My resistance to moving, although I chose to do it, fascinated me. Life shifts on a daily basis—emotions, ideas, the outside world, not to mention business and the stock market. We live in a world built on flux. So why was I resisting transition in my own life? Sure, we get promoted; we celebrate birthdays, watching the years pass along, but real change necessitates a decision and subsequent action—it requires a committed forward motion. Change is a belief in our future. Ten years in one place seemed impossible to me; I remembered moving in as if it was weeks back. But life happens that way—we close our eyes and delve into our existences, and when we open them, we often need to assess what our next chapter will be. When I moved in, it was en route from Key West, and the intention was to spend a year, and then return to New York City, where I had my apartment and my life. Two years prior, I had left NYC kicking and screaming with my ex-husband, bound for Key West, and what turned out to be a great creative opportunity. When I arrived alone in my beachfront apartment in South Florida, I was just through a divorce, and a few weeks later, my mom was diagnosed with Leukemia.
I cannot count the hours I mourned my mom’s illness residing in my South Florida apartment. Between work travel, and traveling with my mom and dad to MD Anderson in Houston for her treatment, each time I returned to my home, I felt as if the world was okay again. Nestled between the Atlantic Ocean and the intercostal renewed my faith in the expansiveness of life, the natural beauty and goodness. I logged thousands of miles running along Ocean Boulevard. I learned every tree, every nook in the sidewalk; I knew where to avoid the mobs of cyclists who didn’t always love to share the road with me. My life was a pattern—one that I created over time and enjoyed. But I couldn’t see myself living there forever. It was never home to me the way New York City was. In Manhattan my inner and outer lives often merged; there was always something to stimulate me intellectually and spiritually.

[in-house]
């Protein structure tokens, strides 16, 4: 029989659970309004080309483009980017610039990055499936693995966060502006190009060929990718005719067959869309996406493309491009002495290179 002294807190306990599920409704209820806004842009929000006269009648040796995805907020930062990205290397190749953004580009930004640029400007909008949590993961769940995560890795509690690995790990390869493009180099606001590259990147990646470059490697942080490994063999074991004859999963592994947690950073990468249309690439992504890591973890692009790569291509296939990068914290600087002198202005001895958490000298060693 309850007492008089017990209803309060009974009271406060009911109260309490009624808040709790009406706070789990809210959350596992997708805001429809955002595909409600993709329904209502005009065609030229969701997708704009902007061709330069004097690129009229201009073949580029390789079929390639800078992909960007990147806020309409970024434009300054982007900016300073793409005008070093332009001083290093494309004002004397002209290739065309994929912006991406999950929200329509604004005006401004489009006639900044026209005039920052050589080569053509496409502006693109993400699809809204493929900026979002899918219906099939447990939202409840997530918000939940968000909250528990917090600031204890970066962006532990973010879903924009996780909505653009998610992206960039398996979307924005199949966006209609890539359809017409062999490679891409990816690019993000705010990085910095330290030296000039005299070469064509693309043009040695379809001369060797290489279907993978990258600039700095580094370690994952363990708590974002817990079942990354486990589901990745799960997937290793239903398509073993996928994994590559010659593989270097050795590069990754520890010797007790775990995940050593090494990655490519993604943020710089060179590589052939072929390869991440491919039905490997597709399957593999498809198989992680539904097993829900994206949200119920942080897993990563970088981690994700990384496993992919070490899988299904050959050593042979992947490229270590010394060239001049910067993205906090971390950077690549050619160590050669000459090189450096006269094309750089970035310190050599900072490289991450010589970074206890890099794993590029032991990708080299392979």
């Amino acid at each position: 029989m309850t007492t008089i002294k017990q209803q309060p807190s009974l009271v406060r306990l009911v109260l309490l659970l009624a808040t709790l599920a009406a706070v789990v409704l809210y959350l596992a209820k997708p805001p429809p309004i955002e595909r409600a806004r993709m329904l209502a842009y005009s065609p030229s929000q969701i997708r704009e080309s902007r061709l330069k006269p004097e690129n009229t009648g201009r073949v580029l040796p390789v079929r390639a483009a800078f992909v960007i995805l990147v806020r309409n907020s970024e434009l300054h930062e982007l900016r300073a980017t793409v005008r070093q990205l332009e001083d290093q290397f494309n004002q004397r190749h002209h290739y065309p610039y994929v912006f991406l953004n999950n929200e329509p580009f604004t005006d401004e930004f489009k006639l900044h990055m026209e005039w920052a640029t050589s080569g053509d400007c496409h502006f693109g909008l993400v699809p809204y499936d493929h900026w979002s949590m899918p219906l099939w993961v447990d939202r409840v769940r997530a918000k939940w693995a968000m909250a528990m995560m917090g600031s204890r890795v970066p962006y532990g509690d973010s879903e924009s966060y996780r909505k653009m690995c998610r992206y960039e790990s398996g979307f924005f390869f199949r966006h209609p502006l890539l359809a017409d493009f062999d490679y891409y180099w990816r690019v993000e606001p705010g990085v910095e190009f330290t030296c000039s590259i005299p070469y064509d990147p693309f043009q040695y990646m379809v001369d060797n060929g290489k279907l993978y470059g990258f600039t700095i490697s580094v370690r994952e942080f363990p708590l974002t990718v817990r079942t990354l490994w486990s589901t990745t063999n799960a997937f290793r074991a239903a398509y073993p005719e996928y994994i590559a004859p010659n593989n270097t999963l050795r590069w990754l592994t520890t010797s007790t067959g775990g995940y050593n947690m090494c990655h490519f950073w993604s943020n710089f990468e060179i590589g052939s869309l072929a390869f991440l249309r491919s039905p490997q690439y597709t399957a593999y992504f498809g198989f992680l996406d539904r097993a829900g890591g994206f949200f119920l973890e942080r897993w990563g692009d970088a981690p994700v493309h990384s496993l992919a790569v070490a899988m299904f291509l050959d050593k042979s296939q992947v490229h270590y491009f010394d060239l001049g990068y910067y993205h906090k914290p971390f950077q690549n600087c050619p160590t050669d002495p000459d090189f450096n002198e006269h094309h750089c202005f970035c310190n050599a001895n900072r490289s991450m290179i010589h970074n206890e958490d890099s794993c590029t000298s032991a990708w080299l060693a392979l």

It is hard to let go, to move on, to seek the new, but if we do not, our lives become a convenience versus an adventure. And without adventure, we grow dull and tired with ourselves. Moving propels us into a drifting zone until we ground again. We give ourselves a chance to re-evaluate, reset, and recreate our lives. It is a growth mechanism, and with all growth, there is doubt, fear, and uneasiness before we settle in.
For me, alighting means a place to write, a place to meditate, to read, to think, to be with myself. As I grow older, though, I seem to need less externally to get where I need to be internally. While moving makes us vulnerable, it also makes us resilient, for it requires us to be open to start again, to ground, to find our way. The haphazard routes of life have always intrigued me in their mysterious perfection. My journey began in Brooklyn, led me to New York City, London, Key West, then South Florida. The thing about life is that regardless of our planning, we never know for sure what is next. It is up to each of us to be true to our journey and what we seek. If we stay rooted in one place, there are rich rewards—familiarity is comforting. But if we venture out into the great wide open and carve new paths for ourselves, we gain the opportunity to witness our lives unfolding amidst new and different scenery.